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Using mental models for product success


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Indie Young's framework for mental models as presented by Tafida Negm at Product Anonymous.

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Using mental models for product success

  1. 1. Using Mental Models for Product Success Key takeaways from Indi Young’s Methodology Tafida Negm @FidaNegm ProductAnonymous‘19
  2. 2. A little about me
  3. 3. ● Freelance researcher and speaker ● Author of Mental Models & Practical Empathy ● Educator and coach ● Co-founder of Adaptive Path Indi Young
  4. 4. 1. What, why & when 2. Solution space research 3. Problem space research 4. How to (overview) 5. Using Mental Models 6. Q&A Overview
  5. 5. What are mental models?
  6. 6. Models people have of themselves, others, their environment and the things they interact with.” Don Norman, Co-founder NN Group What are mental models? “
  7. 7. Mental models give you a deep understanding of people’s motivations and thought-processes, along with the emotional and philosophical landscape in which they operate” Indi young, Author mental models What are mental models? “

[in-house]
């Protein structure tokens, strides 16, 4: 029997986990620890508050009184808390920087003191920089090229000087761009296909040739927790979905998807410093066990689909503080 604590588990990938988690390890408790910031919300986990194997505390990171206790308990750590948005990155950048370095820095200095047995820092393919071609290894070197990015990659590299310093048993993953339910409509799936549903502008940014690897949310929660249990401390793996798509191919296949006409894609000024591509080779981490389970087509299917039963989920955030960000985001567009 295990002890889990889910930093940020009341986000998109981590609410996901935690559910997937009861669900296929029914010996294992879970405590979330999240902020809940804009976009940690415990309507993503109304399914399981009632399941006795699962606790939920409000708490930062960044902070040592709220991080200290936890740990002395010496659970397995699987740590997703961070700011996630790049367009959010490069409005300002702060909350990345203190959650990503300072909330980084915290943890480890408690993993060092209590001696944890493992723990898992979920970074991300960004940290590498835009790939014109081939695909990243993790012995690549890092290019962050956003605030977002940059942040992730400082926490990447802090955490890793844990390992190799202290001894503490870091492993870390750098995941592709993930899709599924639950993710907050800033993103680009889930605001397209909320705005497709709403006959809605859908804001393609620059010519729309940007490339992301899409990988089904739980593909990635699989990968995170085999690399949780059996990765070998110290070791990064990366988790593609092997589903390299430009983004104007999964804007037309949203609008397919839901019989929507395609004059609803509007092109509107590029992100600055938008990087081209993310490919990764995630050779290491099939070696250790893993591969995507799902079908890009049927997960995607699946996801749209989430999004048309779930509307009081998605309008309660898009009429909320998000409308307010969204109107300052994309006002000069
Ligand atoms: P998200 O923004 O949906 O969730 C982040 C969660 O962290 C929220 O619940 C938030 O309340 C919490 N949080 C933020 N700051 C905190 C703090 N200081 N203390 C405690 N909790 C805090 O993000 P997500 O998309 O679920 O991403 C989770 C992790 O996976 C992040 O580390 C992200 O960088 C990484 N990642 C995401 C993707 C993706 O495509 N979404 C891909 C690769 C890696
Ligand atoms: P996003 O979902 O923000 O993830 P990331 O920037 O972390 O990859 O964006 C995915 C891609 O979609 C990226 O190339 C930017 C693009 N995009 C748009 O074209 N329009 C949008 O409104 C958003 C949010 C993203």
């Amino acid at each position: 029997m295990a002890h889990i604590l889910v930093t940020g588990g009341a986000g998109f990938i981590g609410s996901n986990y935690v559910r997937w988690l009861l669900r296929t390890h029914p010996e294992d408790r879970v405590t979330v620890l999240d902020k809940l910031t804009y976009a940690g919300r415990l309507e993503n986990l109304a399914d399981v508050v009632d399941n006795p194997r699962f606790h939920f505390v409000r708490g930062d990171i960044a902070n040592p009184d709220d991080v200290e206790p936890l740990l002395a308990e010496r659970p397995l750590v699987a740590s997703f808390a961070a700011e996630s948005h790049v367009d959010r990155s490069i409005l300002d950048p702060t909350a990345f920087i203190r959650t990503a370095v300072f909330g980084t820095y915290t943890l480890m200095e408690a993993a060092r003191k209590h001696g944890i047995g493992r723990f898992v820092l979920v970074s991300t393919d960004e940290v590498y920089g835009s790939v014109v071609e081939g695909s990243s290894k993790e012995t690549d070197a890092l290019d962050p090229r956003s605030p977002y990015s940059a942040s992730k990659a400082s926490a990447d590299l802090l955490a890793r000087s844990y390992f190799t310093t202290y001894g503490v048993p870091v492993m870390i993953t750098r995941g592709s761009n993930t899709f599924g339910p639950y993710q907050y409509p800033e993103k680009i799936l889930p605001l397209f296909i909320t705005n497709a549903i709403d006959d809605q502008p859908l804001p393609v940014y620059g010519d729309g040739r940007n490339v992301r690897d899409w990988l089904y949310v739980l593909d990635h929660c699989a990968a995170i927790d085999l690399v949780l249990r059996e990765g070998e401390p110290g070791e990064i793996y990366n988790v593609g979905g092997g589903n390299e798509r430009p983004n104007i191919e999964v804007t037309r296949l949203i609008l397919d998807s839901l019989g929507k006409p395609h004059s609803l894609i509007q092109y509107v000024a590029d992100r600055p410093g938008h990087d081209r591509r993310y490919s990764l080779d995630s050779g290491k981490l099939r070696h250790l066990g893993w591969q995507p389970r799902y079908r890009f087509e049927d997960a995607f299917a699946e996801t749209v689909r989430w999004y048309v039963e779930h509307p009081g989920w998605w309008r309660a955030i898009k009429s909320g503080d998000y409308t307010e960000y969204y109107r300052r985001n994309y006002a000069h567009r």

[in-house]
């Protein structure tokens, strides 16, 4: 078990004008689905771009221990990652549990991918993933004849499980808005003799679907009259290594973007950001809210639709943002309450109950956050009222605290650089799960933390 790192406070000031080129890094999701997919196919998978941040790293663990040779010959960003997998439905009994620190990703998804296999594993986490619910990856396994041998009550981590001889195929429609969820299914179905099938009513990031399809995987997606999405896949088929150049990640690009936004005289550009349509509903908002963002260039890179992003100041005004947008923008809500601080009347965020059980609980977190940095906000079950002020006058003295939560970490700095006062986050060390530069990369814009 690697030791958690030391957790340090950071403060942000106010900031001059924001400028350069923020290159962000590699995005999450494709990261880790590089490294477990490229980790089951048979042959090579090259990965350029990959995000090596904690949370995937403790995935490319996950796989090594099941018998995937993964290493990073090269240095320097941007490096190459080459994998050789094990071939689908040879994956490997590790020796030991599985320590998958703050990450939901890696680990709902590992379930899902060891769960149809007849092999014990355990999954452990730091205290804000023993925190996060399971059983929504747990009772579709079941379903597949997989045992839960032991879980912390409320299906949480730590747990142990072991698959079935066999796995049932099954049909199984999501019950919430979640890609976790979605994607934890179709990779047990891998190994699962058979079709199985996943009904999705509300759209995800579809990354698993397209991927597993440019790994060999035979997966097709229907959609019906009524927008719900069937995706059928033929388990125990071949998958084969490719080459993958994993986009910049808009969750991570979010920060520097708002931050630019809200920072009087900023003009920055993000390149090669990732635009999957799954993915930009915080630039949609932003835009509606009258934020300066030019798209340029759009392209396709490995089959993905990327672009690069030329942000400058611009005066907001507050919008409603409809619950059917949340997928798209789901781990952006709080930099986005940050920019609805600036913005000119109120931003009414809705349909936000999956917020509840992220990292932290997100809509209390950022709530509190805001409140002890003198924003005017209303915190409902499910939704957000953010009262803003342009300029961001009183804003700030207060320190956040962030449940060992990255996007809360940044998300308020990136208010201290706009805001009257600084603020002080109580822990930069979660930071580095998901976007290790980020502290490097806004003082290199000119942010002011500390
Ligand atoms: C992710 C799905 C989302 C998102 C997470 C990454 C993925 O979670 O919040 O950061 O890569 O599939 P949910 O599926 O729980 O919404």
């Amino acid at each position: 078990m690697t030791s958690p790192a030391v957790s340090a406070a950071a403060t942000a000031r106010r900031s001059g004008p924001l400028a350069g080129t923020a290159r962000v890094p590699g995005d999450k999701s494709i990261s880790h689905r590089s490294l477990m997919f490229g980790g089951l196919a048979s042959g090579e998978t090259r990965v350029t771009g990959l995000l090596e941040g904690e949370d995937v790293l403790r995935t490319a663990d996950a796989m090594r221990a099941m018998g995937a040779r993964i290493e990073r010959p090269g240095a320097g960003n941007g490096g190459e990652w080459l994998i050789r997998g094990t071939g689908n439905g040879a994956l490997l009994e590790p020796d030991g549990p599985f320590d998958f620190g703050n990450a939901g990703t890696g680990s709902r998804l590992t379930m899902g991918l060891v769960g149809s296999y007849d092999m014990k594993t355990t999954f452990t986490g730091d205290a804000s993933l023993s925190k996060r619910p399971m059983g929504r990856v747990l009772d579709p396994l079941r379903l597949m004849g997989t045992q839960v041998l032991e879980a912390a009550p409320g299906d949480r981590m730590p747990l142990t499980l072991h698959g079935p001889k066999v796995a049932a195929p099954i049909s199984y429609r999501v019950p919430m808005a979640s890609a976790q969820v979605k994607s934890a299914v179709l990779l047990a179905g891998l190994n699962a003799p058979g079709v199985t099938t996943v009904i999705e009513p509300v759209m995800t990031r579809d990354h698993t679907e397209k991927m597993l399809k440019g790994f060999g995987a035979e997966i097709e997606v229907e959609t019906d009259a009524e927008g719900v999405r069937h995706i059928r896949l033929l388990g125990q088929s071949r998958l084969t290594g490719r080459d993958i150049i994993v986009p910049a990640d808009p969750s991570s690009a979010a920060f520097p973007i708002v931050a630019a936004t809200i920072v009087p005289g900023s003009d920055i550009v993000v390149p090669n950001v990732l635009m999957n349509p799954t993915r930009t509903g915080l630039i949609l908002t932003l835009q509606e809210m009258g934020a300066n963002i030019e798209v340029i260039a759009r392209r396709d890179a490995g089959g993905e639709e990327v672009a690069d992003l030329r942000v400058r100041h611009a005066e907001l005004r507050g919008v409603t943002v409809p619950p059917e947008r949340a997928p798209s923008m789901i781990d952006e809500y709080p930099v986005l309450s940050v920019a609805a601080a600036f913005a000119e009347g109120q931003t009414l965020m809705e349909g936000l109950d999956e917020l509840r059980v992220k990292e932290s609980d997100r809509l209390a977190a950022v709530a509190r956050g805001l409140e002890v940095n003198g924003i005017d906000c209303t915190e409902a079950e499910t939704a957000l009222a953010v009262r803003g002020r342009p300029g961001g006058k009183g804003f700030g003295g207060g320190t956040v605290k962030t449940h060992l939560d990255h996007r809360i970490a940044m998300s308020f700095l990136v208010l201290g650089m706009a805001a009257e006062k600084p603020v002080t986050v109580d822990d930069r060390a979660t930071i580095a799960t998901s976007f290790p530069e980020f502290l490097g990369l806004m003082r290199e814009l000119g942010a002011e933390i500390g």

8. 8. Mental model diagram
  9. 9. ● Innovate in a new direction ● Strategise broader & farther than your current solution ● Spend a lot of time re-architecting / re-inventing ● Existing user research is fragmented ● Recognise you are out of touch with your audience ○ Think everyone is your user ○ Make-believe & assumptions drive design decisions ○ No improvements after test & iterate cycles When do you need this?
  10. 10. Problem Space Solution Space Opportunity Backlog Strategy Product Backlog Product Discovery People Mental Model Thinking Styles+ Ref: Amended from Advanced Problem Space Research Training Series, by Indi Young Product Develop- ment
  11. 11. source: Ref: Dave Landis
  12. 12. source: Ref: Indi Young
  13. 13. Ref: Indi Young What next
  14. 14. Solution space research Think Make Check Solution
  15. 15. We ideas
  16. 16. Solution space
  17. 17. We agile (Read: we love speed)
  18. 18. Move fast works for engineering, not for understanding people.” Indi young, Author Mental Models “ Solution space
  19. 19. Solution space
  20. 20. Solution space
  21. 21. We’ll just go with a product concept test, and do deeper research later. Solution Space
  22. 22. Solution space
  23. 23. (Read: we seek certainty over ambiguity) We quant Solution space
  24. 24. Show me the numbers to give me confidence the product/feature will be successful. Things we can measure with accuracy. I want this organisation to be data-driven.” “ Solution space